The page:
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New Intel TV ads ‘complete crap’

Updated Central characters are Mac users

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You'd think Intel might do a quick trawl around its competitors' websites before signing on the dotted line for a new global ad campaign.

And had the chip behemoth bothered to do this it would have discovered that the central characters in its latest TV ads are Power Mac users and feature large on Apple's website.

When the detested Intel Bunnypeople finally boarded the train for the Gulag, world+dog breathed a sigh of relief. It appeared that, at last, Chipzilla had recognised that zany but loveable weirdos weren't everyone's cup of tea.

But whatever it is that Satan Clara's ad department ingest, it sure as Hell ain't tea. We're talking some heavy duty, class A substances here, people.

Intel's new Pentium III brand awareness campaign launches less than a month from the debut of Pentium 4 - clever eh? Featuring three bald, blue persons in a whole array (two, actually) of wacky scenarios, the ads plumb previously unplumbed depths according to The Register's resident marketing guru, Doctor Spinola.

"I'm sure everyone was glad to see the Bunnypeople killed off," he says. "But this new campaign is complete crap. Why aren't they pushing Pentium 4 in the run up to launch? And who are these blue creeps, anyway?"

A good question.

For the worldwide campaign, Intel has chosen a performance art outfit called the Blue Man Group (BMG). Famous throughout small areas of the US, they are totally unknown anywhere else on the planet. Perhaps they were cheap.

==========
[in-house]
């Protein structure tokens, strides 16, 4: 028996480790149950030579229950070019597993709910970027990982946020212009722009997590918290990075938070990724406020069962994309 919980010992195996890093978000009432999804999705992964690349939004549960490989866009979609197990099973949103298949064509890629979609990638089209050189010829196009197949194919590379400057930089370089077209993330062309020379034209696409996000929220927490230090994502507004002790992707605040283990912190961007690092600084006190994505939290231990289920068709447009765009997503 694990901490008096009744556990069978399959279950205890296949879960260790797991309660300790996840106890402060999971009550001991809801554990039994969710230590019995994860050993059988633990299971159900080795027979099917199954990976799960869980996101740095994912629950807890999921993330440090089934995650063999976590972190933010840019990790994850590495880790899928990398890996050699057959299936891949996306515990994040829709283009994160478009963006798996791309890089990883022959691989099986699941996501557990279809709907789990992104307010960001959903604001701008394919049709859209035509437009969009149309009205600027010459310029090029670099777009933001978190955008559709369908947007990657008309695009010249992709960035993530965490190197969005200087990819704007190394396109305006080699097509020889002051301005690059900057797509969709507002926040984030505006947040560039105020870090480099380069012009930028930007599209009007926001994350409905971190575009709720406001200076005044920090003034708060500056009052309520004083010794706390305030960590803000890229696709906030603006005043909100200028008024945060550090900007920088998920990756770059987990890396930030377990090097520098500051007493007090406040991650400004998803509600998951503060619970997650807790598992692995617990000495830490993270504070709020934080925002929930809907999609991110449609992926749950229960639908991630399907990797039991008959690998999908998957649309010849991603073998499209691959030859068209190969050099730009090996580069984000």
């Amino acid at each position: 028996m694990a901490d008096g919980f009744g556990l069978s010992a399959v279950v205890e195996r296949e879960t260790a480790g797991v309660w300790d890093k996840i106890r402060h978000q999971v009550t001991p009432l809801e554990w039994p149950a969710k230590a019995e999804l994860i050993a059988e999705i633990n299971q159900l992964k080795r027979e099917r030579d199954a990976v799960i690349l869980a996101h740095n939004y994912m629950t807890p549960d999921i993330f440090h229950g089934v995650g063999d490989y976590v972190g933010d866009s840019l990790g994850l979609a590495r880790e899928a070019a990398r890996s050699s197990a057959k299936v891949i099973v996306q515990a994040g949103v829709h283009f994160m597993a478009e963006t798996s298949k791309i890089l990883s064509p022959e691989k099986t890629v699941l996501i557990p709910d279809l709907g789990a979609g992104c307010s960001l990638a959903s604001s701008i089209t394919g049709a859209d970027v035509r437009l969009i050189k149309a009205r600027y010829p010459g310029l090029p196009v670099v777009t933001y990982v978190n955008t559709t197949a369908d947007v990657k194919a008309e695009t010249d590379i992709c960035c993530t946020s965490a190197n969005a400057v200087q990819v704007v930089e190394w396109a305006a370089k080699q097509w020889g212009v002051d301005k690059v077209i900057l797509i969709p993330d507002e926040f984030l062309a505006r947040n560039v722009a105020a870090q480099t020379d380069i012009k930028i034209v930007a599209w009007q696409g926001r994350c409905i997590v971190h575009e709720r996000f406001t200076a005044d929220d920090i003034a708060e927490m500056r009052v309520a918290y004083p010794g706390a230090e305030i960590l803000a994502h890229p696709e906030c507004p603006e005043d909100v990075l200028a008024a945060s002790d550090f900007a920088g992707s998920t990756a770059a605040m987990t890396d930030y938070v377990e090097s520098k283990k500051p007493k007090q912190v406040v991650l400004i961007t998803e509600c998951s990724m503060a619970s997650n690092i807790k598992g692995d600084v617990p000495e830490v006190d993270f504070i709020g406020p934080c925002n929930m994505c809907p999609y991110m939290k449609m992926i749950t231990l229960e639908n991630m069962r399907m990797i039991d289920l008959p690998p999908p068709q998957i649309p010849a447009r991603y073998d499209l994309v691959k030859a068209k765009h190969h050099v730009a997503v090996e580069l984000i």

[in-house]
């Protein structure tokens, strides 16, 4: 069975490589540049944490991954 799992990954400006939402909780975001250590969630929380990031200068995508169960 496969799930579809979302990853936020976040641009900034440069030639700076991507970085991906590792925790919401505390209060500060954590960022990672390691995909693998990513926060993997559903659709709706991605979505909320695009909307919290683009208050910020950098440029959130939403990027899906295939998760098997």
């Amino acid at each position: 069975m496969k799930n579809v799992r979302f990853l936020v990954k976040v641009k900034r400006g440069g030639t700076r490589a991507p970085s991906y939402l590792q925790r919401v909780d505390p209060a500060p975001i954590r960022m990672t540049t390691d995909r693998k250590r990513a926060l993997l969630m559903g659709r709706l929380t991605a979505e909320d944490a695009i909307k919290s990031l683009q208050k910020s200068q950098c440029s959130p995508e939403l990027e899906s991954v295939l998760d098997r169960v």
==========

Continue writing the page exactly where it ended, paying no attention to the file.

Three blue weirdos

According to BMG's website, "Blue Man Group is best known for its award-winning theatrical productions which critics have described as 'ground breaking', 'hilarious', 'visually stunning' and 'musically powerful.' These performances feature three enigmatic bald and blue characters who take the audience through a multi-sensory experience that combines theatre, percussive music, art, science and vaudeville into a form of entertainment that is like nothing else.

"The show is completely accessible to children age 6 and older, and many families do attend, however there are two bad words in the text." ['Intel' and 'advertising'? - Ed]

It was indeed careless of BMG to omit to tell Intel that the troupe features in a lengthy promotion on Apple's site, where they extol the virtues of the Power Macs they use in their stage performances.

When leaving Intel's website to visit the wacky funsters at BMG, you are warned that you are leaving the Intel site and that "the content of the Web site you are visiting is not controlled by Intel. This link is being offered for your convenience and should not be viewed as an endorsement by Intel of the content, products or services offered there."

Too bloody right, mate.

If you have a strong constitution, you can sample the two hilarious Intel ads here.

Don't say we didn't warn you. Come back, Bunnypeople, all is forgiven. ®

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